• Beer may interfere with the way the body processes certain drugs using the liver’s cytochrome P450 enzyme system. As a result, beer may change the levels of these drugs in the blood and increase or decrease the intended effects.

  • Drowsiness or sedation may occur. Use caution if driving or operating heavy machinery.

  • Beer may lower blood sugar levels. Caution is advised in patients with diabetes or hypoglycemia, and in those taking drugs, herbs, or supplements that affect blood sugar. Blood glucose levels may need to be monitored by a qualified healthcare professional, including a pharmacist. Medication adjustments may be necessary.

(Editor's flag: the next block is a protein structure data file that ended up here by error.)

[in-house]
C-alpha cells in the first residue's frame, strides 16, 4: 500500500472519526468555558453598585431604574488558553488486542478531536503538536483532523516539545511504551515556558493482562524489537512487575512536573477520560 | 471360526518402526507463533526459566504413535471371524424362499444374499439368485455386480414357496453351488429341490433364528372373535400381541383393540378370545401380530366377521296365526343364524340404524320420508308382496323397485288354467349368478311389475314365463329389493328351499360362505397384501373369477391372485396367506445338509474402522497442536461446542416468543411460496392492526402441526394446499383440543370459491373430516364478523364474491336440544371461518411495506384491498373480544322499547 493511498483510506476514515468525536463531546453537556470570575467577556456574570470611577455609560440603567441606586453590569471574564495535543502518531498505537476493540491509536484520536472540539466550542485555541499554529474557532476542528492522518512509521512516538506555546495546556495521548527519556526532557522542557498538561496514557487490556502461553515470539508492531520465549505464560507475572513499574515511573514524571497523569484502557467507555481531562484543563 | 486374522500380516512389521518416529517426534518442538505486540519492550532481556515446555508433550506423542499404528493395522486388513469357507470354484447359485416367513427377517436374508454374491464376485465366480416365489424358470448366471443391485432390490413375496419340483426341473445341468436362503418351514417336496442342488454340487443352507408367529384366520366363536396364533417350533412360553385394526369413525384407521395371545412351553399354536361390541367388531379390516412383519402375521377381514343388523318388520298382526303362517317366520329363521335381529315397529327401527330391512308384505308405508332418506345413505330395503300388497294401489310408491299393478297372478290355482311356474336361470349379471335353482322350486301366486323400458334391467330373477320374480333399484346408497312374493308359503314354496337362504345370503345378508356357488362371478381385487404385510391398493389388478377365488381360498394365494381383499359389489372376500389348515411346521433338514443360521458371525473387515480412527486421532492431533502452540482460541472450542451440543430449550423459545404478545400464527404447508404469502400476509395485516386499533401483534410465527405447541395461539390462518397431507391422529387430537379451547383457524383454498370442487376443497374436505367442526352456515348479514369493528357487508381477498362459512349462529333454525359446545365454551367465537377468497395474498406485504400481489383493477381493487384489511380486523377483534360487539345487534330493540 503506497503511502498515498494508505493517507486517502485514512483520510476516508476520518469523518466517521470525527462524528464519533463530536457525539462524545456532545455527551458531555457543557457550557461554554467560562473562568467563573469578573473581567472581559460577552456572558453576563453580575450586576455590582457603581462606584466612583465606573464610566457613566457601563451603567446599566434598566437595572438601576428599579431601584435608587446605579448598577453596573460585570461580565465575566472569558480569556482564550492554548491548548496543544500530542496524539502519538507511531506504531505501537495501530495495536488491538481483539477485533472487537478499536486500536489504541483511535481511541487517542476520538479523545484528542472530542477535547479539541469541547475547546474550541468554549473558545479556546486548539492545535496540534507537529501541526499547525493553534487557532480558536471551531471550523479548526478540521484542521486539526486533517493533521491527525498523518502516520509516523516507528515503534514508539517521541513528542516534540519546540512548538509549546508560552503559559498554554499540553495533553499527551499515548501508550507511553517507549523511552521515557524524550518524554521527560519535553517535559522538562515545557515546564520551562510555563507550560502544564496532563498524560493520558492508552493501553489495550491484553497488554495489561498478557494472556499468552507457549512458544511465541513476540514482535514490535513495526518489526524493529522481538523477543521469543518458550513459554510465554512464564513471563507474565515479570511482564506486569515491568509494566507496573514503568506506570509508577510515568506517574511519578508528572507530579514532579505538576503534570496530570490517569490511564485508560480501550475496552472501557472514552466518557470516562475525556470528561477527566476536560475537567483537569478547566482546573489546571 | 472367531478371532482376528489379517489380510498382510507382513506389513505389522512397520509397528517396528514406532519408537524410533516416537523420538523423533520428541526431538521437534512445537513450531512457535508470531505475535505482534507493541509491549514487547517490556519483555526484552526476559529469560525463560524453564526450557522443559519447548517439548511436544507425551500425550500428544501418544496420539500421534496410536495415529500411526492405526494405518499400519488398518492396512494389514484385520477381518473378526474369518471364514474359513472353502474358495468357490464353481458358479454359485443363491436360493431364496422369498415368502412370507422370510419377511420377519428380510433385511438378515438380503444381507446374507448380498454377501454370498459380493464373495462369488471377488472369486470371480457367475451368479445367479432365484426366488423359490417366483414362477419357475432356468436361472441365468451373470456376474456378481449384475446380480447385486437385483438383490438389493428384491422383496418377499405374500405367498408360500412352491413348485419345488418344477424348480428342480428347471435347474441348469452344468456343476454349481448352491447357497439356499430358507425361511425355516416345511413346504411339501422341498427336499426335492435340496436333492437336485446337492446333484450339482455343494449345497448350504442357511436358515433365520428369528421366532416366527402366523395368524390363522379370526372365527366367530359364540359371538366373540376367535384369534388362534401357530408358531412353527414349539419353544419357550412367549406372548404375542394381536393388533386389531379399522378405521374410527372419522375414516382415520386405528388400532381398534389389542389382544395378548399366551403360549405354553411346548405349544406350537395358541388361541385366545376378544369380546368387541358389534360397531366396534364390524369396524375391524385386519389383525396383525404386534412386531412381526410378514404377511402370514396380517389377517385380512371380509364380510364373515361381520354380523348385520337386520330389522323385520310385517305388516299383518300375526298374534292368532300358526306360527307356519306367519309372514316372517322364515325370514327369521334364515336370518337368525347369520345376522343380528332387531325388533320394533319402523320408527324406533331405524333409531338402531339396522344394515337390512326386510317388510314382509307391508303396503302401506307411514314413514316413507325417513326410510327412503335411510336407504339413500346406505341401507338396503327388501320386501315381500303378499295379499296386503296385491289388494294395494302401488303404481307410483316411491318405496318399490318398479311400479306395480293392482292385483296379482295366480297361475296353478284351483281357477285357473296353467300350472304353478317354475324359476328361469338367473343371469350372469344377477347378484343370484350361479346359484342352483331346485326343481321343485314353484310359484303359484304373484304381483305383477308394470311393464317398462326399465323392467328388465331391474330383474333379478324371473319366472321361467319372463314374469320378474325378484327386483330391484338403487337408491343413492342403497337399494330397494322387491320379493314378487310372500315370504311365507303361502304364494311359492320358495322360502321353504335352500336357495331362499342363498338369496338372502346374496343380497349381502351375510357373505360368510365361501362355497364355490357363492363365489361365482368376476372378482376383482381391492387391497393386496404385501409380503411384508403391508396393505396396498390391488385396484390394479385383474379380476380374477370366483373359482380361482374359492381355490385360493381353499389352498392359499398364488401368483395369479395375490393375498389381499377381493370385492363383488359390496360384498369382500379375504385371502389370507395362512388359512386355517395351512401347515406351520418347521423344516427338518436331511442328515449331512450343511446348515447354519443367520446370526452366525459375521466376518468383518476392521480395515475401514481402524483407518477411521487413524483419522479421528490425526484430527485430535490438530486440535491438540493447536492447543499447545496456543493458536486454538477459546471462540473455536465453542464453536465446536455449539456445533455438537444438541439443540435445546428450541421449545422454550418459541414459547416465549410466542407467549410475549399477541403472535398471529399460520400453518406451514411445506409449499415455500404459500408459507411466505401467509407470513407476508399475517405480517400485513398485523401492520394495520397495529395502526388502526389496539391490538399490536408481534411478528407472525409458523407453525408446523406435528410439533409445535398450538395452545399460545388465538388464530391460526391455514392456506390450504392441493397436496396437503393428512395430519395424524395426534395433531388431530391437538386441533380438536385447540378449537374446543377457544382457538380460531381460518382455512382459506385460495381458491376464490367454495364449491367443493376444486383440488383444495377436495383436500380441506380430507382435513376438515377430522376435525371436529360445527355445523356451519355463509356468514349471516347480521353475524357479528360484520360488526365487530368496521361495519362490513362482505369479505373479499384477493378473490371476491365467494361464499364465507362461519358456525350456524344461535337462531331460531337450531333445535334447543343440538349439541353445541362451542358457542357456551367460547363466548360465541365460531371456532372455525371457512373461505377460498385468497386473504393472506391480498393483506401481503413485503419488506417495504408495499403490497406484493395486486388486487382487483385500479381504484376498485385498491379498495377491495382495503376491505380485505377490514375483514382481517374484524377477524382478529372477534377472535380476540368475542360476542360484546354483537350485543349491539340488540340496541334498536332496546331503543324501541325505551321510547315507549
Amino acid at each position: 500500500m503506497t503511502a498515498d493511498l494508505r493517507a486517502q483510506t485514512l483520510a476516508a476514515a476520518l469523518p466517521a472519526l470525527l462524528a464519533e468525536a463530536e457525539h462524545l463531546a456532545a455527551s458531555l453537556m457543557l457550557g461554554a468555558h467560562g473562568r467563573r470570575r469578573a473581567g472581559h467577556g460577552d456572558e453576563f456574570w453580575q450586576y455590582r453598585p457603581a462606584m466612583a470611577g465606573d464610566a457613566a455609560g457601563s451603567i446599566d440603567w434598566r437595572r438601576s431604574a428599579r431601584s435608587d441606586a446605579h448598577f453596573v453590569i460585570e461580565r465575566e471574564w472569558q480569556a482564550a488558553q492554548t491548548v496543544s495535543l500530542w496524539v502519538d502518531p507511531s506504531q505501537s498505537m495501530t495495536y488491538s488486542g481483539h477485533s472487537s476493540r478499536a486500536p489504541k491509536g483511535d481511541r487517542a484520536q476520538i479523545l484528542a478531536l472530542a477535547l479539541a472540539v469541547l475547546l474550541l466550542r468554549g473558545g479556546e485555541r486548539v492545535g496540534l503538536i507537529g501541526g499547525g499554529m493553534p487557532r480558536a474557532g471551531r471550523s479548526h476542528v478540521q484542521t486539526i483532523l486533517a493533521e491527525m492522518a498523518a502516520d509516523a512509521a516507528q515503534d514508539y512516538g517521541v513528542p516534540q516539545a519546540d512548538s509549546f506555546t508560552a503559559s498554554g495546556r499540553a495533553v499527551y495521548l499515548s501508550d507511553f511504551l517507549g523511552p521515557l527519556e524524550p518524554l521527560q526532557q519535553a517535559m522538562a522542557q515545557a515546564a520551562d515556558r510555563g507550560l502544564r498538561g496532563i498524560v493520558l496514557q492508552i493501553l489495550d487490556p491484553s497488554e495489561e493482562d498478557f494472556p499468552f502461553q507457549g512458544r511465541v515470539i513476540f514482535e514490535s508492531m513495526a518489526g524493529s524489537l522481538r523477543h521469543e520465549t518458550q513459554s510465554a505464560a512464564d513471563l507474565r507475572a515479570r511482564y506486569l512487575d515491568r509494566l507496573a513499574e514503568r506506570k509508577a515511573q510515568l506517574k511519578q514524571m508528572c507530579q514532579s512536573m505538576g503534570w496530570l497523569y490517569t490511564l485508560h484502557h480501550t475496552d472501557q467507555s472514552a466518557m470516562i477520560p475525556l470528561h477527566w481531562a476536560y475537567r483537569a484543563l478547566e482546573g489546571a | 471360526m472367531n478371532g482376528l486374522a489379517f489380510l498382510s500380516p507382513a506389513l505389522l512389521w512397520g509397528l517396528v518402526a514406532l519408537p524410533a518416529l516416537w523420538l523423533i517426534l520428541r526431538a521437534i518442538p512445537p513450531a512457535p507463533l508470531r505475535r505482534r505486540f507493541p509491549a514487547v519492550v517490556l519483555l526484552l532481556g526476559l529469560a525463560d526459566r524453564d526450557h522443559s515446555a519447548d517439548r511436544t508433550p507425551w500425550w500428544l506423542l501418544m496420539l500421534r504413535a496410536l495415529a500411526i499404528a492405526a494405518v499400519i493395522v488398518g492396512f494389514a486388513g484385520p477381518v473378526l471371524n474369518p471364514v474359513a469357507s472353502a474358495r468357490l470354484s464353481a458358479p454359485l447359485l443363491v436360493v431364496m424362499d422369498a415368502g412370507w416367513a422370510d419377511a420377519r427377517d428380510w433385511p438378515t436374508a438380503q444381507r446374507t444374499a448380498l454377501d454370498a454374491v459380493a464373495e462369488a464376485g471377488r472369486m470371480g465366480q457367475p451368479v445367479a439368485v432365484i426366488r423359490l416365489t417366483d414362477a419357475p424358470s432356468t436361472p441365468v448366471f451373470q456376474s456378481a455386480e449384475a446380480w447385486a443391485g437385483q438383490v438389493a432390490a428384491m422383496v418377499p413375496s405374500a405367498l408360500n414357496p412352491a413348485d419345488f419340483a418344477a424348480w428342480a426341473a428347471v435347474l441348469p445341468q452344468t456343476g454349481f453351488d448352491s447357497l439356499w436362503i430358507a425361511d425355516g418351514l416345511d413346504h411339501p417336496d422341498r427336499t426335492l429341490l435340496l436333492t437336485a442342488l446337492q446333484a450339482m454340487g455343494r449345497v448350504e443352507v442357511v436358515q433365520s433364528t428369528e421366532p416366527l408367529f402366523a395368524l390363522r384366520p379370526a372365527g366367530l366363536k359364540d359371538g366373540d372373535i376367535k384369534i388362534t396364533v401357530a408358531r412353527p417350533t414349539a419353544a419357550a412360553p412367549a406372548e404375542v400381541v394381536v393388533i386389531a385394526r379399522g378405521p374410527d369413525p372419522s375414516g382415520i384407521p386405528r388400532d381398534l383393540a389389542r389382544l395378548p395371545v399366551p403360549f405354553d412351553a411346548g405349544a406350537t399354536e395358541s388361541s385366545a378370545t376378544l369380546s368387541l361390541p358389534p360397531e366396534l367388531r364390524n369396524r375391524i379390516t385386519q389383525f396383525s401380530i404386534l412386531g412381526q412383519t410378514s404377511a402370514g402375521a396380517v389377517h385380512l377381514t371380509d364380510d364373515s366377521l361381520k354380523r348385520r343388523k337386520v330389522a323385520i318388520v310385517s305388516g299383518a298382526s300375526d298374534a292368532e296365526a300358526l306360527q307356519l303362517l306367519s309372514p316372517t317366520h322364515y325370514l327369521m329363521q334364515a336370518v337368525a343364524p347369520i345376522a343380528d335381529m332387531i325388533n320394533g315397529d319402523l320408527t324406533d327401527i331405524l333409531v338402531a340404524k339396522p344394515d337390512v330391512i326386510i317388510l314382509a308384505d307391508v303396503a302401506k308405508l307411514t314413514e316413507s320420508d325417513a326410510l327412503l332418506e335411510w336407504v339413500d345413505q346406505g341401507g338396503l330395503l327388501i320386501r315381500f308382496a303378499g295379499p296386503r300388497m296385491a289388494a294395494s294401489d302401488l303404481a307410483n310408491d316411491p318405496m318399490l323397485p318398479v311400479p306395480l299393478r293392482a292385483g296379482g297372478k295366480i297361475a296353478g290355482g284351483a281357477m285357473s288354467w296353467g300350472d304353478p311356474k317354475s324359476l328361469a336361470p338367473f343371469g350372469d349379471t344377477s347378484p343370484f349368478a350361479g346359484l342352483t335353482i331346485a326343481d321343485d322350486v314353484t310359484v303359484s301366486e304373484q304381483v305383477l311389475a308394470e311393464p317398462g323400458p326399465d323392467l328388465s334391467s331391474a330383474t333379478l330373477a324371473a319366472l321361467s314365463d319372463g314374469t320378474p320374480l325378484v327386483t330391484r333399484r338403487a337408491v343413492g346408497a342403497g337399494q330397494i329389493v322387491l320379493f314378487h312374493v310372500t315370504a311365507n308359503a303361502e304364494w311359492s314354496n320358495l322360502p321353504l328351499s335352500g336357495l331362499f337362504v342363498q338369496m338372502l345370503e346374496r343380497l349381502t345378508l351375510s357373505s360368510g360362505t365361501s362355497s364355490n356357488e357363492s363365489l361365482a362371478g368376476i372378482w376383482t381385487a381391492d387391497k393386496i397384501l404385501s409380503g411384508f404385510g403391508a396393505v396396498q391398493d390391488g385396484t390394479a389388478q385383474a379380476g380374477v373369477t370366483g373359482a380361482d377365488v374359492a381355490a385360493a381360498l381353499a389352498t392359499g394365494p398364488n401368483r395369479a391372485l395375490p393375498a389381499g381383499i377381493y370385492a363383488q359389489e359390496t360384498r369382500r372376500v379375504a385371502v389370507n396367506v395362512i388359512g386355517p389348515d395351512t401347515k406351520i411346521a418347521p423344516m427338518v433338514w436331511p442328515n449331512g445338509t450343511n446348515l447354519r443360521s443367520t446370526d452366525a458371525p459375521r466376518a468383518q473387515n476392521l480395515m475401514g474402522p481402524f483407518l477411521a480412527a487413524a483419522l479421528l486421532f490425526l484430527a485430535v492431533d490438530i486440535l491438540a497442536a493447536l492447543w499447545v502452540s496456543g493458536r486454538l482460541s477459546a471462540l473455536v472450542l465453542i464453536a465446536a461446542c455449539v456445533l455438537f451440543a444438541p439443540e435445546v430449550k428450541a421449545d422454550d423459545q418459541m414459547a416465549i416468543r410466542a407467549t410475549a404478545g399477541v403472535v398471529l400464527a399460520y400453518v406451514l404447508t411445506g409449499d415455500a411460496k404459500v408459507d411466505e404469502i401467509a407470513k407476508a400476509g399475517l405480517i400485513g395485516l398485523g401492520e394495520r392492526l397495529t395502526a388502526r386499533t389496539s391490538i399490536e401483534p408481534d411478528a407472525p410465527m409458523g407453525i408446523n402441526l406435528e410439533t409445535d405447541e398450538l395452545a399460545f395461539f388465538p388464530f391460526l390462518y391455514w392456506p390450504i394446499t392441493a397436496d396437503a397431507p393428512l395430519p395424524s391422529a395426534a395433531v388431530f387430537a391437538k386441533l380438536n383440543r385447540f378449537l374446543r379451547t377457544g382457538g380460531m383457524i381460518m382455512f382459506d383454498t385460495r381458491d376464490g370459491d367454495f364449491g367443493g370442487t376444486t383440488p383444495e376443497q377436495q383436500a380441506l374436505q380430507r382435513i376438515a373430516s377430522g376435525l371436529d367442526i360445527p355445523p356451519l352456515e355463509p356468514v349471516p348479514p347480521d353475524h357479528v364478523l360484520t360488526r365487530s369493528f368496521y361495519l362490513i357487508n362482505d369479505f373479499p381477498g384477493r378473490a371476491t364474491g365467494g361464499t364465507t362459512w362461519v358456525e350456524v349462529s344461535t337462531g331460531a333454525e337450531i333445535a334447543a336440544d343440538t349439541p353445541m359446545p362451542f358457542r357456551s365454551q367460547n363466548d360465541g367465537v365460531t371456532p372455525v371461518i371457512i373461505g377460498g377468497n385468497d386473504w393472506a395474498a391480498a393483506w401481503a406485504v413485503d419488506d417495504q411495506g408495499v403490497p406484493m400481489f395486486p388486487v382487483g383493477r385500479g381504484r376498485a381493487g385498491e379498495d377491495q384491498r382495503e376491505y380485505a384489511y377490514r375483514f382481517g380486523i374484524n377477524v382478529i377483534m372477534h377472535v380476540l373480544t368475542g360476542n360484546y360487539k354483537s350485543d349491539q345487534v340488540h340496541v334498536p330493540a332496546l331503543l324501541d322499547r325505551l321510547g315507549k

• Other possible side effects of beer include aggressive behavior; altered levels of drugs (anticonvulsants); asthma symptoms; blood clots; cardiomyopathy (with cobalt therapy); carpal tunnel syndrome; changes in vitamin B levels; decreased bioavailability of aspirin and salicylates; decreased success of in vitro fertilization; disulfiram-like reactions (with antibiotics); dizziness; effects on estrogen levels; facial swelling or rash; feelings of depression or hopelessness (with St. John’s wort); flushing; gastrointestinal problems (loss of appetite, nausea, vomiting, a feeling of fullness, flatulence or passing gas, abdominal pain, stomach upset, bleeding, and ulcers); gout; impaired balance and judgment; increased plasma magnesium or serum iron; increased risk of brain damage, breast cancer, cardiovascular disease, cirrhosis of the liver, dehydration, dizziness, fainting, nerve damage, and obesity; increased testosterone levels in men; increased urine flow; insulin resistance; itching; liver damage; low bone density; low sodium or potassium levels; migraine; nerve damage; postprandial reflux; seizure; tolerance to famotidine; and weight gain.